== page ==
Tea in Iran
In western countries many people are big fan of coffee due to various reason but here in Asia Persian people will tell you that they love to drink Chai pronounced cha-ee. Tea, in general is what Persian drink in the morning, after each meal. The first drink that one can offer when visiting someone else’s home is usually tea. It is good to know that Iran has the best tea all around the world.
History of tea in Iran
The history of tea culture in Iran started at the end of the 15th century, before that coffee was the main beverage in Iran. With the major tea producing country, China located on a nearby trading path “the silk road “and the shipping of the tea was much easier. That was the main reason why tea become much popular in Iran. In 1899, Kashef Al Saltaneh (Mohammed Mirza) was the Iranian ambassador to India and also the first mayor of Tehran, is also today as a father of Iranian tea and his mausoleum is in the city of Lahijan, at that time brought 3000 saplings into his country from the northern part of India. He started the cultivation in the region Gilan and Mazandaran, south of the Caspian Sea. The climate was well situated for tea cultivation and the tea industry quickly expanded in Gilan and Mazandaran region. In 1934, the first modern style tea factory was built.
Now there are 107 tea factories and a total of 32000 hectare of tea farms. Those farms produce an orthodox style of black tea. The amount of tea consumption continues to increase and Iran is planning to expand the number of farms in the country.
Iranian drink an average 1.5 kilos of tea per year.
Different types of tea
Tea has different types which usually depends on level of dryness of tea leaves as well as the type of leaf which tea comes from which area: white tea, green tea, black tea and oolong tea.
Why Iranian tea?
Tea is originated from China and India considers itself as another owner of tea industry in the world. Tea cultivating in Iran doesn’t have the long history of these two countries but the specific climate of northern Iran which has a good moisture and is mountainous can provide a great product. Iranian tea is one of the cleanest tea in the world. Mountainous climate of northern Iran is greatly effective in improvement of the taste. Although many consider that color of tea as a sign of quality but in fact the color of tea doesn’t matter and tea drinks that have less color usually have more quality. Even though Iranian tea doesn’t have much color, it has the taste of its own and has many supporters in different parts of the world.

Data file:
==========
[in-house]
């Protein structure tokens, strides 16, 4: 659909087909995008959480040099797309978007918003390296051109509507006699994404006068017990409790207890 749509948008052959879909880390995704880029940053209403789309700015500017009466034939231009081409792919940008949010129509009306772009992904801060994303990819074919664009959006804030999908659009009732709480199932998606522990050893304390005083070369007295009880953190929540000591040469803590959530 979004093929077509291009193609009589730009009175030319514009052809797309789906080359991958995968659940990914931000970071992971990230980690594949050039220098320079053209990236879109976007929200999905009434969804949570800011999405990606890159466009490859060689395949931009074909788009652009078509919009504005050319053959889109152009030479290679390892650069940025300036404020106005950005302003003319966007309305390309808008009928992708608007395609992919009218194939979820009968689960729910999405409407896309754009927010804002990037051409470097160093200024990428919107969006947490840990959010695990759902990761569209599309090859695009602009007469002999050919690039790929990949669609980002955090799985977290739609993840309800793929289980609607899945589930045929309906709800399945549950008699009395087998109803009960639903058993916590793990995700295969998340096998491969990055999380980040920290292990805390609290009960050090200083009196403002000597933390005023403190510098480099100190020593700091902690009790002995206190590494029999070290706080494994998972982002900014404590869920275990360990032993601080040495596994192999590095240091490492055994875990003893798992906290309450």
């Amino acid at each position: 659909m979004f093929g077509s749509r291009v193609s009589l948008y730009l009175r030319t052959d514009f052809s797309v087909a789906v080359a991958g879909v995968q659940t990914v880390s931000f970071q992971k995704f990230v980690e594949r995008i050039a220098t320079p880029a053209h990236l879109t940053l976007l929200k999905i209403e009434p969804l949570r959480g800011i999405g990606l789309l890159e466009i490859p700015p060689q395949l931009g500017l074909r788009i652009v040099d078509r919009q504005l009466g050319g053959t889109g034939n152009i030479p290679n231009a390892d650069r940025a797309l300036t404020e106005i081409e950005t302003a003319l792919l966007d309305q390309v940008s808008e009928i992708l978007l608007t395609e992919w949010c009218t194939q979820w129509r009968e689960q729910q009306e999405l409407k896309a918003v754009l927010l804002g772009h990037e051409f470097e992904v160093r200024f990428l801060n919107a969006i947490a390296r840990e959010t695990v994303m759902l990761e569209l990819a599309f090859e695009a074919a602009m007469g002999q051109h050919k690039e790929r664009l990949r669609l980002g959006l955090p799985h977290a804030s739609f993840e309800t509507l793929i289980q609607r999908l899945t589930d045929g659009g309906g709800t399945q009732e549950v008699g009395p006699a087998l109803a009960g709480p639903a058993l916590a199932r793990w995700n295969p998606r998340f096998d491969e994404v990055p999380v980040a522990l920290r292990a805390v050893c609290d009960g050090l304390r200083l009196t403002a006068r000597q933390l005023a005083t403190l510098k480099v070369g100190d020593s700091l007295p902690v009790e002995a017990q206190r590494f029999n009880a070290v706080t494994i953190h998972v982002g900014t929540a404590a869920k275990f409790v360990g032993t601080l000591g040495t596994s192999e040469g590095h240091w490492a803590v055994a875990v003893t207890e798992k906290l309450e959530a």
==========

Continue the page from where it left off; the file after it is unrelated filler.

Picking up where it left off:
How to brew the Iranian tea?
Every morning in all houses all over Iran, a gas burner flickers under a kettle that will continue to boil all day, it boils through morning until late in the evening. Most meeting or formal occasions will begin with the offering of tea and most meals will end with it.
All you need is a nice teapot, loose tea and a pinch of rose petals. Place a couple of pinches of loose tea and one pinch of rose petals in the teapot then add boiling water. Cover and let steep for about 5 to 10 minutes, Persian will usually place the teapot on the top of the kettle, it simmers on the stove in order to keep the tea warm. And here comes the Persian way of pouring the tea: first pour some of the hot tea into the cup to check its color, it must be somewhat dark but if the color is light, let steep for a little longer then fill up one third to half of the cup with tea, pour hot water over it and you have Persian tea.
Chaikhaneh (tea house)
Chaikhaneh comes in all shapes and form, from the simple kitchen-turned-tea room in a village or to a popular tourist destination. Iranian tea comes in a variety of subtle flavor but its defying characteristic is its deep reddish=brown color which tea drinkers can choose to dilute with water depending on their preference. Most Chaikhaneh will serve tea on the stronger side unless otherwise indicated by the drinker. The stronger the tea, the higher concentration of tanning and caffeine so a good cup of coffee for those who take it straight. Chaikhaneh have increasingly become frequent by all members of society and especially by Iran’s large youth population.
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